8. If and when the shooter makes his pass - I will get on the pass line with him and continue the same strategy in hopes of catching a streak of passes
9. If the shooter does NOT make his pass -then I continue the same strategy from step one - until we have two consecutive shooters fail to make their pass - which is my cue to switch to the don't pass - and (hopefully) follow the trend.
10. When switching to the don'ts in step 9, my first bet is usually a $15 DP. I do not hedge at this level. Once the point is established I follow up with a $10 DC. If the seven shows I have a $5 profit - the difference on the DC and DP bets. Once the bet travels I have a total of $25 in don't action working for me. If either point is a four or ten I lay single odds on that bet. I seldom lay odds on the five and nine - though I will if the table is such that it might sink the Titanic. I never lay odds on the six and eight and frequently do a minor hedge by either placing them for one unit or throwing a buck on the hardway. If my DC bet gets knocked off I will replace it once - laying single odds on the DP bet as an additional hedge until the DC travels. If the DC bet gets knocked off a second time then I'll wait for a decision on the DP bet before placing another bet on that shooter.
11. I continue to play the DP/DC as long as shooters are going seven out. However, if a player makes a pass then I revert to step one - bypassing the come out roll and place betting the inside numbers.
12. If - in this transition move from the do side to the don't side - the table changes directions again - that is the next player makes his pass - then I've lost three in a row and it's time to go. A clear sign of a choppy table, and that will kill you.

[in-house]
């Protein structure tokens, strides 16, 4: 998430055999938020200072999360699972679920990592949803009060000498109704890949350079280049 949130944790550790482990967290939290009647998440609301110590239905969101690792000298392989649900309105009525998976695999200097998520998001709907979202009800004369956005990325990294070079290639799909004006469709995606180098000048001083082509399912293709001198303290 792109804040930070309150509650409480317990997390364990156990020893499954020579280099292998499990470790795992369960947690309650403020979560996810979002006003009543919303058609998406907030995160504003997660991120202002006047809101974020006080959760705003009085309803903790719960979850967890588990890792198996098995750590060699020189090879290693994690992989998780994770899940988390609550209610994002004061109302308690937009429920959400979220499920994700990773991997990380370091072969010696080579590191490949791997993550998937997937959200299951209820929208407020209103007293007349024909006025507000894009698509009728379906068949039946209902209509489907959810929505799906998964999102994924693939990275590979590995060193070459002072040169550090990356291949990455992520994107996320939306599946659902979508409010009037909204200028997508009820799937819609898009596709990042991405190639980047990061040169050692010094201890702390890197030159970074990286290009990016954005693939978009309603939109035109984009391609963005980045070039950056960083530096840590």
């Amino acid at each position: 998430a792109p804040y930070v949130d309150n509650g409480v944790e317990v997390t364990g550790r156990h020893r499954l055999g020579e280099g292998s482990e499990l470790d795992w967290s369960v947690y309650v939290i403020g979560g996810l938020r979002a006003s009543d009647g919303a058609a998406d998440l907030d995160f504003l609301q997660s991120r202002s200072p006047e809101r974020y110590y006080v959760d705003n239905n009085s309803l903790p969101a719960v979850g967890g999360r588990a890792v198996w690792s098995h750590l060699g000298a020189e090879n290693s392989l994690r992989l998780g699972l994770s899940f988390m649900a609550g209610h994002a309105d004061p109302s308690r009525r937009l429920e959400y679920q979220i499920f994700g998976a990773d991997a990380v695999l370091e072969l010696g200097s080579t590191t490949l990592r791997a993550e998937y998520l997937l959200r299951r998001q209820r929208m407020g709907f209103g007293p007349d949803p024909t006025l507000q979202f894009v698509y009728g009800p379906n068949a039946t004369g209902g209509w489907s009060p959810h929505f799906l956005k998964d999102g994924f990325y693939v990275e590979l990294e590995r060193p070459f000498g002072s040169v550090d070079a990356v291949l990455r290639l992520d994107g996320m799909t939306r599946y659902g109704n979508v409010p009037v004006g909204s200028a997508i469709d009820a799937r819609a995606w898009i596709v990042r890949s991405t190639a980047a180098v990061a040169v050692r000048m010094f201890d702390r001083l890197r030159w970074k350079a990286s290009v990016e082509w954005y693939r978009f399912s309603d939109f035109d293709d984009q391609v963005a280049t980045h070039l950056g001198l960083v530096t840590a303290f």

All of the above are designed to position the player to follow the trend and take advantage of any streaks that develop. About the only thing I did not cover is the transition move from the do side to the don't side when it occurs in mid-decision. About the only time you find yourself faced with this is when you are on the dark side and suddenly a shooter comes to life. In these situations - say I have a DP on the 9 and a DC on the 4 with $25 total action - I will place the six and eight for 12 each. On the first hit on either number I regress to $6 each for one more hit. On each subsequent hit I use an up and out progression - pressing the first hit - then placing the number adjacent to the number that hit with the second hit - and continue to press to the $44 inside level before regressing to $22 inside and starting the same progression I outlined in steps 5 - 7. I never take down a don't bet. Once it's up it stays up.

Okay, that's the way I play 90% of the time. However, there are occasions when I'm in a dark side kind of mood. I've posted this play many times. It's a tad on the high risk side but I still like it.

1. $25 DP - hop the sevens for a buck each plus a buck yo as a hedge.
2. If the $25 DP travels - lay single odds on the 4/10, go bare on the 5/9, minor hedge the 6/8.
3. If the 7 showed on the come out parlay the hop bet and replace the $25 DP.
4. If the 7 shows again you collect $75 on the hop bet, locking up a small profit for the series OR (and this is gutsy) press your hop bet to $10 each OR (this is even ballsier) parlay the hop to $25 each.
5. If the seven repeats again you're either $150 and down or $375 and down.
6. This is basically a one bet strategy for me - when playing at the $25 level I don't follow up with a DC. Just stick with the one bet. Have you ever seen a shooter throw three, four, or five sevens in a row?

I know a guy in Vegas who plays the above strategy all the time and does quite well on it - but his final play is even riskier - going to the next level and parlaying to a $300 hop sevens for a $1500 pay off. Very high risk - but he does quite well with it.

The key to my personal play is following the trend, locking up a win early, and making each bet "pay for itself" before pressing. Last of all - my strategy varies somewhat when I'm the shooter, as I have a high degree of confidence in my ability to influence the dice. Therefore, I bet my signature numbers, which are basically the 8 thru 12 plus the hard 8 and 10. I always parlay the first hit on hardways, press the first hit on 11's and 12's. My press and regress action is the same when I'm shooting as outlined above. And of course, you absolutely MUST remember your money management and discipline moves - I'm a HUGE fan of the hit and run strategy, locking up a small win ($100 plus) early and moving on.

Back To Heavy On...